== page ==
Clarkson biology professor Michael Twiss to retire In November
POTSDAM -- Clarkson University Biology Professor Michael Twiss is retiring from Clarkson after 20 years of service. However, he is not finished with his academic career. Twiss has been named the inaugural Dean of the Faculty of Science at Algoma University in Sault Ste. Marie, Ontario.
Twiss joined Clarkson from Toronto Metropolitan University in 2002. He was named department chair in 2020. Professor Twiss received his BSc from Trent University, an MSc degree from the University of Toronto, and his PhD from Université du Québec – INRS-ETE (Eau), and he performed a postdoctoral fellowship at Woods Hole Oceanographic Institution (WHOI). His current research focuses on winter limnology and the development of novel approaches to year-round remote sensing of water quality. He has published fieldwork on every Laurentian Great Lake and the Saint Lawrence River. He has brought in over $2M in external funding and has published over 85 peer-reviewed manuscripts. His professional service includes participation on Great Lakes science advisory boards (US EPA, International Joint Commission) and leadership as President of the International Association for Great Lakes Research, where his professional expertise and that of colleagues have helped ensure the protection of these crucial waters.Professor Twiss states “My time at Clarkson University, a technologically strong university, has provided me with many teaching, experiential learning, research and administrative experiences that I am looking forward to sharing with Algoma as it continues its steady rise as a university. As Clarkson begins to acknowledge its position in the North Country of New York on the traditional territory of the Kaniekehaka (Mohawk), a connection to Algoma University and its Special Mission will be welcomed. The Special Mission of Algoma is to provide programs in liberal arts and sciences and professional programs, primarily at the undergraduate level, with a particular focus on the needs of northern Ontario; and to cultivate cross-cultural learning between Indigenous communities and other communities, in keeping with the history of Algoma University and its geographic site. I am honored to begin that connection.”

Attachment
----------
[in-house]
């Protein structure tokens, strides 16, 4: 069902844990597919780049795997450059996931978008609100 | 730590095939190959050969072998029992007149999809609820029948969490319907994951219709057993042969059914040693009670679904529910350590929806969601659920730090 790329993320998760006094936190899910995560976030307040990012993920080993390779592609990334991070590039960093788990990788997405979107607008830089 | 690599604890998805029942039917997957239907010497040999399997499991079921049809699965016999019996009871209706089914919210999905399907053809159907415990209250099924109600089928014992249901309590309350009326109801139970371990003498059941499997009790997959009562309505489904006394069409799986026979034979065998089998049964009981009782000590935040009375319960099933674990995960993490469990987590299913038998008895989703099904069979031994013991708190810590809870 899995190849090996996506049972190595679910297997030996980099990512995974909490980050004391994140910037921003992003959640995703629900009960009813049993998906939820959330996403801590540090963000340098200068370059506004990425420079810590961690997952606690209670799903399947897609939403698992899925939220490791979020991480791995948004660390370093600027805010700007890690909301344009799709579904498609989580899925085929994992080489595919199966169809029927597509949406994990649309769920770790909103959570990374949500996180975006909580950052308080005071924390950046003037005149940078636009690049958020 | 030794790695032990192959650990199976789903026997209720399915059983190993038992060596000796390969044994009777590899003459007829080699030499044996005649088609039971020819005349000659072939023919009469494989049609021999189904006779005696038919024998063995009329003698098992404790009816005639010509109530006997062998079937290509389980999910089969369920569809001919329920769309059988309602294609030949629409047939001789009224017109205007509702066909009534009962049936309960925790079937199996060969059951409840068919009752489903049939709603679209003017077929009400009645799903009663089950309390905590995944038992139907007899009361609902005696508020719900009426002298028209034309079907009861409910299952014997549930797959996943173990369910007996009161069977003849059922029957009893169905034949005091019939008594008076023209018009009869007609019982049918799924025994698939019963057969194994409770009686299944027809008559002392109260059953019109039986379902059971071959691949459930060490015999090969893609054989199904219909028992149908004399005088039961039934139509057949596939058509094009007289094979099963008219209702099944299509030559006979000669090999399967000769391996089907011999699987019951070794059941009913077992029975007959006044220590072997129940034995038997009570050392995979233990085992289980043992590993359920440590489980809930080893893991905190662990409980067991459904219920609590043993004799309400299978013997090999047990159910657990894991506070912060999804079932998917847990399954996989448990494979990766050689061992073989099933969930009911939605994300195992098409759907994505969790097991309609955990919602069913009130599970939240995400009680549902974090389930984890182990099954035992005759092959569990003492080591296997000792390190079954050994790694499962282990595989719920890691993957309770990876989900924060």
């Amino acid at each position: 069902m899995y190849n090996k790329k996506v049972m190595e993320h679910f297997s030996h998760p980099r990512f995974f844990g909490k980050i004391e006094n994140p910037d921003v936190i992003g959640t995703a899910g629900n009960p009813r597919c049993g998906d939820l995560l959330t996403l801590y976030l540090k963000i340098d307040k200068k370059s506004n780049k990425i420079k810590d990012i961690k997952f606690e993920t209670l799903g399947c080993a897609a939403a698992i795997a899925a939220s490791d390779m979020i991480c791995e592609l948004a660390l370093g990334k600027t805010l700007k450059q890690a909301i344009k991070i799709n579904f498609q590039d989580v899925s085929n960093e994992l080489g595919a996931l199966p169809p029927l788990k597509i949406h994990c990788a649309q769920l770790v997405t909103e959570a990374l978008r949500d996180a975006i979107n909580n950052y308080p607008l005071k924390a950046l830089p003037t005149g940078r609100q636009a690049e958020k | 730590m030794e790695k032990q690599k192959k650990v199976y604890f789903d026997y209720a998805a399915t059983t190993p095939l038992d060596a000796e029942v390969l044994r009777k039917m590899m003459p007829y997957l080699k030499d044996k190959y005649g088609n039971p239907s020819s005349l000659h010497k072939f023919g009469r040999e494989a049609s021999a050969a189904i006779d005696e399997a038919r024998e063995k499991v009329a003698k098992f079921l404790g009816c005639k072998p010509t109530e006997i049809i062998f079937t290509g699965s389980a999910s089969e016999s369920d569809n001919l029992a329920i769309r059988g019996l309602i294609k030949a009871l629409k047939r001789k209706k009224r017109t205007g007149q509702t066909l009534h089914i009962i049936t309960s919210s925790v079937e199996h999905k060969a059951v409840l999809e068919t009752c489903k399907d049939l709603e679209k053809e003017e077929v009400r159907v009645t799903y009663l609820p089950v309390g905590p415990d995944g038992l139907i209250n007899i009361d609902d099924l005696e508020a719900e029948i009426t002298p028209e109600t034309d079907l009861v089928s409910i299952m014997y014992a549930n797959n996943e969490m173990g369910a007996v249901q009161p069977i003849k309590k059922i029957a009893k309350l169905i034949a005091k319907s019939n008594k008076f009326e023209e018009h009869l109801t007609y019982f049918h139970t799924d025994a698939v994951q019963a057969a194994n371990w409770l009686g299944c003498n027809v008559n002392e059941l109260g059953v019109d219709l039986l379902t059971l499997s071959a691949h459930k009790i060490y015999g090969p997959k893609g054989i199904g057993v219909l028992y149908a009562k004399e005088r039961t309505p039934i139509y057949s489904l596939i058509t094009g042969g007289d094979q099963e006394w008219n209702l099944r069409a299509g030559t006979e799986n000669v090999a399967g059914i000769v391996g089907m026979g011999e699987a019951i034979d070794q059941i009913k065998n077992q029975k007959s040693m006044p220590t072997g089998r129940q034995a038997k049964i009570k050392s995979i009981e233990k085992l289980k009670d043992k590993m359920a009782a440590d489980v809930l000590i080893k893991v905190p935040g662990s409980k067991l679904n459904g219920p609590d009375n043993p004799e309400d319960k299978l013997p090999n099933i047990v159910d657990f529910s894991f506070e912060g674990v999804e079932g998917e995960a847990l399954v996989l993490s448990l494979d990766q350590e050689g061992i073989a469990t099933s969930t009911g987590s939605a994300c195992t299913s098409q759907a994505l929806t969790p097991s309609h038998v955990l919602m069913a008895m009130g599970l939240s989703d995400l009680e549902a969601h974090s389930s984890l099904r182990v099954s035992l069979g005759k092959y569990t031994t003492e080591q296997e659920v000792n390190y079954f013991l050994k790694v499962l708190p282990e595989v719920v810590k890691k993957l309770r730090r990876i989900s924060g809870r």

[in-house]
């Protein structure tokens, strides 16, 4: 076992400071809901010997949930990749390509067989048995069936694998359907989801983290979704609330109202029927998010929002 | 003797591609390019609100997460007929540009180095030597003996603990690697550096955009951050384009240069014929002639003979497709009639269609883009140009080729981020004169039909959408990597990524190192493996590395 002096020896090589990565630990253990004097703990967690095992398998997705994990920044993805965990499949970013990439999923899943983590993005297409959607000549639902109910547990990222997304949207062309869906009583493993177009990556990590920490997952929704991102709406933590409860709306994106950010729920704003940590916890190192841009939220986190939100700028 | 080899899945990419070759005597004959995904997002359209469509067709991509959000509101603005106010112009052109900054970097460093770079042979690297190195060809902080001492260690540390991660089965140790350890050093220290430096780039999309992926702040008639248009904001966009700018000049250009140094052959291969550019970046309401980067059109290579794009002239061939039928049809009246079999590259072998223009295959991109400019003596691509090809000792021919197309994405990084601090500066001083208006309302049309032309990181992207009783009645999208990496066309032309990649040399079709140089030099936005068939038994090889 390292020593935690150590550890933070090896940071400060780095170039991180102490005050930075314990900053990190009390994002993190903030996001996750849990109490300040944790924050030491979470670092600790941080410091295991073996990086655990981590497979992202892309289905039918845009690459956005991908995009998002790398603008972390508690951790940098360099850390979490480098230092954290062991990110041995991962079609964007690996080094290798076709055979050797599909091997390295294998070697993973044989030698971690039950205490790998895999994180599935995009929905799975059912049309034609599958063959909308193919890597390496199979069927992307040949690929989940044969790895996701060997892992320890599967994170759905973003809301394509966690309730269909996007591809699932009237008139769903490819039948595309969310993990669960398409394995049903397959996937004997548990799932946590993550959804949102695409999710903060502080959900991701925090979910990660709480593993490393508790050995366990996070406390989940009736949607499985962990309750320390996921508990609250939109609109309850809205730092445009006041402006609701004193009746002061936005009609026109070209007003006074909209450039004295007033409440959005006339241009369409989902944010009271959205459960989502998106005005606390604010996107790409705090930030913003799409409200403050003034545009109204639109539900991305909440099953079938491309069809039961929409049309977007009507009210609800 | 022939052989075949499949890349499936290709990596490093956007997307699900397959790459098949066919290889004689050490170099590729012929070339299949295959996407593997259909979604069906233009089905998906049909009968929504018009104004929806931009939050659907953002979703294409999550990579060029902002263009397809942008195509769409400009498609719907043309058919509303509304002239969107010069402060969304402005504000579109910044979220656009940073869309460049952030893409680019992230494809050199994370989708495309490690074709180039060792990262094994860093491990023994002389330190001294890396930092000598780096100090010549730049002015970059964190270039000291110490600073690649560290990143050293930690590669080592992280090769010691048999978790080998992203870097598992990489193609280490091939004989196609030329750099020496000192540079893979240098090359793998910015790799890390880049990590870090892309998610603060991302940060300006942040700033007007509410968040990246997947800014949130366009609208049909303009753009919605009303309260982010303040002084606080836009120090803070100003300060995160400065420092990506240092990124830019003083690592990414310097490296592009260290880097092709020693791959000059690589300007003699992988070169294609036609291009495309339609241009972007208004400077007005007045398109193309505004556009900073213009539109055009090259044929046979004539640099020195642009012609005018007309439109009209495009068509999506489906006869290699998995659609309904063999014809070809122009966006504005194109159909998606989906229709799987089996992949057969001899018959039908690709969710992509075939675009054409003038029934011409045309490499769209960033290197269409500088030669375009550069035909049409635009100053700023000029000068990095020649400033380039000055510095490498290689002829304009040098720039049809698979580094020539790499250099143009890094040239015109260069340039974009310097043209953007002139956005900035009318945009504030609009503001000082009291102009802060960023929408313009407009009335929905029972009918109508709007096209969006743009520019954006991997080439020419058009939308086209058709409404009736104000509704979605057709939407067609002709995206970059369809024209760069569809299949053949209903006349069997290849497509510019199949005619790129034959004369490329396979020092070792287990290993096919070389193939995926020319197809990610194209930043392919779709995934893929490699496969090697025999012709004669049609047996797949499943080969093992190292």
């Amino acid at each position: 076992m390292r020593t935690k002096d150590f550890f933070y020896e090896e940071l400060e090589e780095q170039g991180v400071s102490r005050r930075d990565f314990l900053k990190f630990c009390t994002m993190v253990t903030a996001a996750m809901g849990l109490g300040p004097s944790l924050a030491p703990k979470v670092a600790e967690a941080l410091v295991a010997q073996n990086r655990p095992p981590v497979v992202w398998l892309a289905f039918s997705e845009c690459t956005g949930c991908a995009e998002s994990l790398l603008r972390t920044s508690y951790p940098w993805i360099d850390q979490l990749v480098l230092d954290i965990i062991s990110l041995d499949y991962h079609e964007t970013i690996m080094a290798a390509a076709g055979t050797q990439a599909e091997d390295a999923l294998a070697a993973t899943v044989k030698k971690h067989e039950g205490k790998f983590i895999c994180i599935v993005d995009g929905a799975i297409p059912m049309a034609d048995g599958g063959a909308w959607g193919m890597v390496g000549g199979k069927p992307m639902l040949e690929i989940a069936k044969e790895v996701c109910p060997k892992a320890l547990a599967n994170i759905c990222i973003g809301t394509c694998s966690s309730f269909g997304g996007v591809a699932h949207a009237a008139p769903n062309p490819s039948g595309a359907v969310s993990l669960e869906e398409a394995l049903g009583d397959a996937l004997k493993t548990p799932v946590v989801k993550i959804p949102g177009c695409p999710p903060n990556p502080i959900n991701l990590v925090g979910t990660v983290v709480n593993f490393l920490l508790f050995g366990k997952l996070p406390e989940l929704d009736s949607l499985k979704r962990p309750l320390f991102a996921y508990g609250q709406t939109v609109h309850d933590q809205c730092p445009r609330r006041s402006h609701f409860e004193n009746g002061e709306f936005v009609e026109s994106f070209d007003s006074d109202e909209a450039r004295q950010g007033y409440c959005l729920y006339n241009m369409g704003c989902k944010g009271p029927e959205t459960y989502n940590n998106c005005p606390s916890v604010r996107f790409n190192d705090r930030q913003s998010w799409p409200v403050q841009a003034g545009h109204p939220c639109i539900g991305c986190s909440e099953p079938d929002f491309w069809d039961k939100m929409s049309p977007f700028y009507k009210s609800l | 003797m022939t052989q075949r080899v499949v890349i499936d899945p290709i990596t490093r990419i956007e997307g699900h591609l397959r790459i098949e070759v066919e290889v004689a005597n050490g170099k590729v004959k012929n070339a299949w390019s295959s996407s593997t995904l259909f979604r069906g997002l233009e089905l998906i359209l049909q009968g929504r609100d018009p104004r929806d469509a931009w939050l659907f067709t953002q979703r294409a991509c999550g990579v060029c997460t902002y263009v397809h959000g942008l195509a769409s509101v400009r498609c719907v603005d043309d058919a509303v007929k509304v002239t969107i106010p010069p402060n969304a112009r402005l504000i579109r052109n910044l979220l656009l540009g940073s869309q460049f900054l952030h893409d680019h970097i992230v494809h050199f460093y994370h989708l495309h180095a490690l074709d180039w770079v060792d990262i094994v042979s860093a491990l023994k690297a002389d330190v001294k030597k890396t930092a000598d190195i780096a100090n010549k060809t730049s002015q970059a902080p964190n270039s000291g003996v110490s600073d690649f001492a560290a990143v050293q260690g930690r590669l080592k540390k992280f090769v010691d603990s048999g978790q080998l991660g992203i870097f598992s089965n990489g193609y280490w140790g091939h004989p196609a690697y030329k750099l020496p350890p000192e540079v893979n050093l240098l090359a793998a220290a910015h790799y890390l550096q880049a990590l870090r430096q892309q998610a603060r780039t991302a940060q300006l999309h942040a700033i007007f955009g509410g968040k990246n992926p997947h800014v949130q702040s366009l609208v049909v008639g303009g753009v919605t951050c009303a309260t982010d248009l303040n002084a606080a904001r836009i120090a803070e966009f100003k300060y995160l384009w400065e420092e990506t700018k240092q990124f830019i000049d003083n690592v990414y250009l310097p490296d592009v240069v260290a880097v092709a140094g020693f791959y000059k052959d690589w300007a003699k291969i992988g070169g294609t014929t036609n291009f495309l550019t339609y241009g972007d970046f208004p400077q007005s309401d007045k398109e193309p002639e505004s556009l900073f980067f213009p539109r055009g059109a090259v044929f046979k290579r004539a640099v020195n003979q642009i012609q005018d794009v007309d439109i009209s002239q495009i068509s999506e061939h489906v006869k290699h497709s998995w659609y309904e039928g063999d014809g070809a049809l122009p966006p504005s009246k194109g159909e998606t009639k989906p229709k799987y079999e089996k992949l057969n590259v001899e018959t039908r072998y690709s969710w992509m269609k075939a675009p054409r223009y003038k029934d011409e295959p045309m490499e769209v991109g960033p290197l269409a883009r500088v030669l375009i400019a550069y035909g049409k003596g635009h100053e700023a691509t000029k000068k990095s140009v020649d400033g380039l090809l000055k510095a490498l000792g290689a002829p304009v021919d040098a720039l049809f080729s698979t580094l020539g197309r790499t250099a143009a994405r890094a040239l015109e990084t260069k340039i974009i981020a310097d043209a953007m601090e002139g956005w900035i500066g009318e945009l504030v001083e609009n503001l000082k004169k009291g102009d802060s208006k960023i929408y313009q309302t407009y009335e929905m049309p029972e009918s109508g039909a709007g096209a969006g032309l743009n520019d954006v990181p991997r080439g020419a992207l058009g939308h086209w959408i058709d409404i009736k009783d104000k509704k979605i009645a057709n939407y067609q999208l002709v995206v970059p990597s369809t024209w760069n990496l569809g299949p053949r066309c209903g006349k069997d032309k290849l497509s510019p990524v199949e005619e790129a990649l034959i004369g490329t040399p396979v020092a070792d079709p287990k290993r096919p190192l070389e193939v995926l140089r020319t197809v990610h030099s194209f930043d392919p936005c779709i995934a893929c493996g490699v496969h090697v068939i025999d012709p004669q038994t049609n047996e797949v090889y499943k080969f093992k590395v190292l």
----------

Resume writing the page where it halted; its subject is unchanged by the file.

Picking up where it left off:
Darryl Scriven, Dean of the School of Arts & Sciences says, “Michael was a firm advocate for the Department of Biology as Chair and A&S wishes him all the best and much success in his new role as Dean of the Faculty of Science at Algoma.”